European Leaders Agree to Closer Financial Ties, but Cameron Holds out
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JEFFREY BROWN: Something gained, but was something also lost? European leaders agreed early today to tie their budgets ever closer and force fiscal discipline on individual nations.
But there was one big hitch, as the deal to save the euro currency also threatened to split Europe anew.
It was a late-night showdown in Brussels, as leaders of 27 European nations met deep into the early morning hours, struggling to reach a deal to shore up confidence in the common currency called the euro. In the end, 26 of the 27 member nations said they’d signed on or had agreed to consider a plan that would make it harder for countries to run up big deficits in the future and help countries now saddled with debt.
Christine Lagarde, managing director of the International Monetary Fund, outlined the major tenets.
CHRISTINE LAGARDE, International Monetary Fund: What is really encouraging today is to see that the members that will be party to the agreement have decided three key components.
Number one, they want to really consolidate their fiscal union. Number two, they have decided to accelerate the European stability mechanism. And, number three, they have decided to add to the resources of the International Monetary Fund by an amount of $270 billion that is to be confirmed within 10 days. So, that’s — that’s a really good step in the right direction.
JEFFREY BROWN: German Chancellor Angela Merkel, leader of Europe’s biggest economy, had been pushing hard for such an accord.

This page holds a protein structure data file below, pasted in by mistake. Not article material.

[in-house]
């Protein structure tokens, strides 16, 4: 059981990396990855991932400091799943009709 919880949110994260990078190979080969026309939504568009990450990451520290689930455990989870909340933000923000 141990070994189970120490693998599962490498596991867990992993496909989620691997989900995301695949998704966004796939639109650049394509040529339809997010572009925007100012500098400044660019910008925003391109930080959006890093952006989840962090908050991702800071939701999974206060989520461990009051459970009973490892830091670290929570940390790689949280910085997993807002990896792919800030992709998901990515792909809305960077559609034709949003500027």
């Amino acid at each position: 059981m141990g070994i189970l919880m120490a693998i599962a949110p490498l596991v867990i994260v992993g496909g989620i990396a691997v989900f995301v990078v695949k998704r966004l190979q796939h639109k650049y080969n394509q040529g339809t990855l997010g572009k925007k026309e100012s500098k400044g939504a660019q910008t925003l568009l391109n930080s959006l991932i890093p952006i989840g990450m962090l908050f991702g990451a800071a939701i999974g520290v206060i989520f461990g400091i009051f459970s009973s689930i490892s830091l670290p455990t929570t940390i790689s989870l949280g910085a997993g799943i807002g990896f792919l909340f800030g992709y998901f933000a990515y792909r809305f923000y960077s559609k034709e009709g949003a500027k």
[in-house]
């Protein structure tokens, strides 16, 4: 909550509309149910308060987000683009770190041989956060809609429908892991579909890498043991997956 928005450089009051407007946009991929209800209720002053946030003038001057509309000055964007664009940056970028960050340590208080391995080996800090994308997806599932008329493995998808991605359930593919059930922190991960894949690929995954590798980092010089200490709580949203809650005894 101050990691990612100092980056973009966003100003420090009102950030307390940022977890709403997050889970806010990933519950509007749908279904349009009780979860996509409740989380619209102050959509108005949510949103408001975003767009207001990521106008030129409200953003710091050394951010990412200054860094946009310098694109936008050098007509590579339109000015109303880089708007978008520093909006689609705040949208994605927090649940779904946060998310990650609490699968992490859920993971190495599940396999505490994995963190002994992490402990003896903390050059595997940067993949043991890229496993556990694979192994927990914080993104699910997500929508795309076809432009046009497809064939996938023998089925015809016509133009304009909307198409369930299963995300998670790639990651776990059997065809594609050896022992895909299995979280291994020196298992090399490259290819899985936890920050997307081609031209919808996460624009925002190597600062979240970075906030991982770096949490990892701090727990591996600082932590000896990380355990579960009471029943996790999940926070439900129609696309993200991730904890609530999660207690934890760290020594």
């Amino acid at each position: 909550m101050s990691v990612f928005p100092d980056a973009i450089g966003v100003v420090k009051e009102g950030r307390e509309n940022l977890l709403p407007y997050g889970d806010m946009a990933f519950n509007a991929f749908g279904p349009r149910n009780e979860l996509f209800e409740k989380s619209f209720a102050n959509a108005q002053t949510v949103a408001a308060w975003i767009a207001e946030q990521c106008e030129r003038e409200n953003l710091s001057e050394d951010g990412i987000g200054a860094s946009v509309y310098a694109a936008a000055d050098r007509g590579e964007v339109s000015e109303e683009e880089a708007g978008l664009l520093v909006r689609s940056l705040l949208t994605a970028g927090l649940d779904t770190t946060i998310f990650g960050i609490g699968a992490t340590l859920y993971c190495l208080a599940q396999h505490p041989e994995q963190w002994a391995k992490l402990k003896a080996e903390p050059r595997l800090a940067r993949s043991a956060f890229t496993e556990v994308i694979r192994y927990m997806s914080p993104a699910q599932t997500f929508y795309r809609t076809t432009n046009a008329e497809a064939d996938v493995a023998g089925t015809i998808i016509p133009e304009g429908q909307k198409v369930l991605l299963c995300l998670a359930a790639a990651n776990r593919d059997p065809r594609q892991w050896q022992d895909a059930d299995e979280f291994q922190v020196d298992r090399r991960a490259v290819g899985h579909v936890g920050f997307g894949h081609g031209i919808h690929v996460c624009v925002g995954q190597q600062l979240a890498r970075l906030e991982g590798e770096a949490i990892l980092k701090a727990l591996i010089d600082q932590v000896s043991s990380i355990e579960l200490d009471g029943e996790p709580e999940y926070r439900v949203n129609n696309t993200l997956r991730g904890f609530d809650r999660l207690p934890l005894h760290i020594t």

ANGELA MERKEL, German chancellor (through translator): I believe after long talks, there is a very important result, because we learn from the past and the mistakes, and we say, in the future, binding agreements, binding rules, more influence for the European Commission, more unity. That is our contribution to making the euro safe.
JEFFREY BROWN: But there was a very prominent holdout, as British Prime Minister David Cameron declared that his country wouldn’t be party to the deal.
DAVID CAMERON, British prime minister: If I couldn’t get adequate safeguards for Britain in a new European treaty, then I wouldn’t agree to it.
JEFFREY BROWN: Cameron said it was a question of protecting Britain’s national sovereignty.
DAVID CAMERON: Britain’s interests in the European Union, keeping markets open, free trade, selling our goods and services with rules over which we have a major say, all those things are protected. They don’t change.
But this new round of integration and special powers and surrenders of sovereignty for European countries and others that want to join the euro, they will be carried on outside the European Union treaty. So we will not be presenting this new treaty, when it’s agreed, to our parliament. It will not involve Britain.
JEFFREY BROWN: The British decision disappointed French President Nicolas Sarkozy. He said Britain’s demands for regulatory exemptions countered the goals of the European Union.
NICOLAS SARKOZY, French president (through translator): David Cameron asked for what we all considered as unacceptable: a protocol, within the treaty, allowing to exonerate the United Kingdom of a certain amount of regulation regarding financial services. Part of the problem of the world comes from the deregulation of the financial services.
JEFFREY BROWN: European leaders want the details of a final agreement nailed down by March. Today, financial markets seemed to react favorably.
Germans’ DAX index rose 1.9 percent, as stocks in France and Italy shot up as well. In the U.S., stocks opened on an upswing and finished out the day well up. The Dow rose more than 186 points to close at 12,184. The Nasdaq gained upwards of 50 points to close at 2,647.
It was good news at a time when U.S. markets have been struggling with Europe’s volatility. The Dow closed the week up 1.4 percent and the Nasdaq rose 0.8 percent.